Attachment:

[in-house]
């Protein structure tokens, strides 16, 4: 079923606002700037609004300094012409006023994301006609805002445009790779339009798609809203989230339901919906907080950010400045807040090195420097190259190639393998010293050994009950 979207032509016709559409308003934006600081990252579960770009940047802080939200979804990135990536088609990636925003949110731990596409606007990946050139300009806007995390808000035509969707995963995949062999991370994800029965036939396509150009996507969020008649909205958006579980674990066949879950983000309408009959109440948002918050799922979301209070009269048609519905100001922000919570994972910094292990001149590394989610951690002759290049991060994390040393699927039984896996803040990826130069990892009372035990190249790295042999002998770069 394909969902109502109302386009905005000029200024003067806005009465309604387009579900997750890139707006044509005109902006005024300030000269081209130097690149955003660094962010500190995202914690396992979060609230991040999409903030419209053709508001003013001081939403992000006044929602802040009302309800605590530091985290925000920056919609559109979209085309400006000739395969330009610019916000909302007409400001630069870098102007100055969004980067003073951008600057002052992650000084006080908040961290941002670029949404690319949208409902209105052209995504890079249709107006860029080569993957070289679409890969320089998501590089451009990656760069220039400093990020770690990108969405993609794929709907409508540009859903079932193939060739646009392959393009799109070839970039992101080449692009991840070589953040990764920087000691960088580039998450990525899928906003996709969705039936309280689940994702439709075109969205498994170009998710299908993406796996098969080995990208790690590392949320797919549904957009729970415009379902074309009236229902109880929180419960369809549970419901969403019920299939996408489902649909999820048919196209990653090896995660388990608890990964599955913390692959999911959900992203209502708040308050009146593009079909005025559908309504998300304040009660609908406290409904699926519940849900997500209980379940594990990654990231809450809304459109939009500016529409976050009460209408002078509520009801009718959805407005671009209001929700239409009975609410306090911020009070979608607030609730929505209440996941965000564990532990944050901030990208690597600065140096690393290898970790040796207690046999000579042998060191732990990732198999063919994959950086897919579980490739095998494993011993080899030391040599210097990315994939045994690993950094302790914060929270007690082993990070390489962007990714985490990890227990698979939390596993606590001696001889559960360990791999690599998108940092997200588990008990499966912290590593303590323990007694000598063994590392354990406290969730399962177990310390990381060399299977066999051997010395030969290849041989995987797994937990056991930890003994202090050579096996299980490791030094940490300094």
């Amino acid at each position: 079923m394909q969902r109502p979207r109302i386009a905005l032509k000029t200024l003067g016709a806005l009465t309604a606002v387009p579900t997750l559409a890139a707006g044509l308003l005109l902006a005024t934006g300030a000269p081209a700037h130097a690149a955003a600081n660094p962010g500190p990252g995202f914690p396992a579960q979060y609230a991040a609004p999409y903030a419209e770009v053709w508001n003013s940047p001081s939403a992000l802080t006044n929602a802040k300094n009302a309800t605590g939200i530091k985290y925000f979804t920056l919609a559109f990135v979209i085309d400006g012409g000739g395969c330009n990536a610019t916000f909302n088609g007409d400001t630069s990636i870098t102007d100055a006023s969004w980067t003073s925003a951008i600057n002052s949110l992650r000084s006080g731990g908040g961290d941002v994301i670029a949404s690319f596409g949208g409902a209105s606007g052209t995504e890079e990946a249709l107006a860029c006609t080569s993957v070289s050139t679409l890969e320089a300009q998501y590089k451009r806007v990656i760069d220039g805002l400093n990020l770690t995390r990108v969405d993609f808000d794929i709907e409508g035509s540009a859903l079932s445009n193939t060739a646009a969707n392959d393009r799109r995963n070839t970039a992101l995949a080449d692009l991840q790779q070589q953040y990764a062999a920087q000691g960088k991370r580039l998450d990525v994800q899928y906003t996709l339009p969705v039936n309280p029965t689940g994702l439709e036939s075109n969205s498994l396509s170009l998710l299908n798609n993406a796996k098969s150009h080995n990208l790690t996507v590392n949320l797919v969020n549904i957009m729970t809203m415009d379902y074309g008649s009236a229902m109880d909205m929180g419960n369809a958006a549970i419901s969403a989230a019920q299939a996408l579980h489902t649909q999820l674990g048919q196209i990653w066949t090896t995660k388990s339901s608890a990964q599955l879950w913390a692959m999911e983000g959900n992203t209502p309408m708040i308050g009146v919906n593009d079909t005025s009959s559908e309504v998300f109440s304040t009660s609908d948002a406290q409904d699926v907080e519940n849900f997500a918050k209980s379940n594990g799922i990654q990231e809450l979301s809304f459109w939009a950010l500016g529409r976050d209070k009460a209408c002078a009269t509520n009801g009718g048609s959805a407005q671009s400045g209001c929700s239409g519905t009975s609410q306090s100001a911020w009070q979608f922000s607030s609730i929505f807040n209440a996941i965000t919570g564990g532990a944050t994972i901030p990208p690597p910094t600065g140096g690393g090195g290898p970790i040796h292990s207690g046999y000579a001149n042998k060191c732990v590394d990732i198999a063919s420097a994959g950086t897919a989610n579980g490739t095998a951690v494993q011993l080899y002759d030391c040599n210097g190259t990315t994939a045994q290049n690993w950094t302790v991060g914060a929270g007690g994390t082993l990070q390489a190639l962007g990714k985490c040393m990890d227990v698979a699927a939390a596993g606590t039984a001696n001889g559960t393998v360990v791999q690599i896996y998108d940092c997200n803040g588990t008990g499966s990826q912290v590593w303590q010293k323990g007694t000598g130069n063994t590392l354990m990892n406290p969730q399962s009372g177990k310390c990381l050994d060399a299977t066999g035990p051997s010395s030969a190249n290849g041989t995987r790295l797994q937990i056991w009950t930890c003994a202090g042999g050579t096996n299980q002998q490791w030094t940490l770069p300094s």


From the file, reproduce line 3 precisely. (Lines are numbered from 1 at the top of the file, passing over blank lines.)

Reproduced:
């Amino acid at each position: 079923m394909q969902r109502p979207r109302i386009a905005l032509k000029t200024l003067g016709a806005l009465t309604a606002v387009p579900t997750l559409a890139a707006g044509l308003l005109l902006a005024t934006g300030a000269p081209a700037h130097a690149a955003a600081n660094p962010g500190p990252g995202f914690p396992a579960q979060y609230a991040a609004p999409y903030a419209e770009v053709w508001n003013s940047p001081s939403a992000l802080t006044n929602a802040k300094n009302a309800t605590g939200i530091k985290y925000f979804t920056l919609a559109f990135v979209i085309d400006g012409g000739g395969c330009n990536a610019t916000f909302n088609g007409d400001t630069s990636i870098t102007d100055a006023s969004w980067t003073s925003a951008i600057n002052s949110l992650r000084s006080g731990g908040g961290d941002v994301i670029a949404s690319f596409g949208g409902a209105s606007g052209t995504e890079e990946a249709l107006a860029c006609t080569s993957v070289s050139t679409l890969e320089a300009q998501y590089k451009r806007v990656i760069d220039g805002l400093n990020l770690t995390r990108v969405d993609f808000d794929i709907e409508g035509s540009a859903l079932s445009n193939t060739a646009a969707n392959d393009r799109r995963n070839t970039a992101l995949a080449d692009l991840q790779q070589q953040y990764a062999a920087q000691g960088k991370r580039l998450d990525v994800q899928y906003t996709l339009p969705v039936n309280p029965t689940g994702l439709e036939s075109n969205s498994l396509s170009l998710l299908n798609n993406a796996k098969s150009h080995n990208l790690t996507v590392n949320l797919v969020n549904i957009m729970t809203m415009d379902y074309g008649s009236a229902m109880d909205m929180g419960n369809a958006a549970i419901s969403a989230a019920q299939a996408l579980h489902t649909q999820l674990g048919q196209i990653w066949t090896t995660k388990s339901s608890a990964q599955l879950w913390a692959m999911e983000g959900n992203t209502p309408m708040i308050g009146v919906n593009d079909t005025s009959s559908e309504v998300f109440s304040t009660s609908d948002a406290q409904d699926v907080e519940n849900f997500a918050k209980s379940n594990g799922i990654q990231e809450l979301s809304f459109w939009a950010l500016g529409r976050d209070k009460a209408c002078a009269t509520n009801g009718g048609s959805a407005q671009s400045g209001c929700s239409g519905t009975s609410q306090s100001a911020w009070q979608f922000s607030s609730i929505f807040n209440a996941i965000t919570g564990g532990a944050t994972i901030p990208p690597p910094t600065g140096g690393g090195g290898p970790i040796h292990s207690g046999y000579a001149n042998k060191c732990v590394d990732i198999a063919s420097a994959g950086t897919a989610n579980g490739t095998a951690v494993q011993l080899y002759d030391c040599n210097g190259t990315t994939a045994q290049n690993w950094t302790v991060g914060a929270g007690g994390t082993l990070q390489a190639l962007g990714k985490c040393m990890d227990v698979a699927a939390a596993g606590t039984a001696n001889g559960t393998v360990v791999q690599i896996y998108d940092c997200n803040g588990t008990g499966s990826q912290v590593w303590q010293k323990g007694t000598g130069n063994t590392l354990m990892n406290p969730q399962s009372g177990k310390c990381l050994d060399a299977t066999g035990p051997s010395s030969a190249n290849g041989t995987r790295l797994q937990i056991w009950t930890c003994a202090g042999g050579t096996n299980q002998q490791w030094t940490l770069p300094s």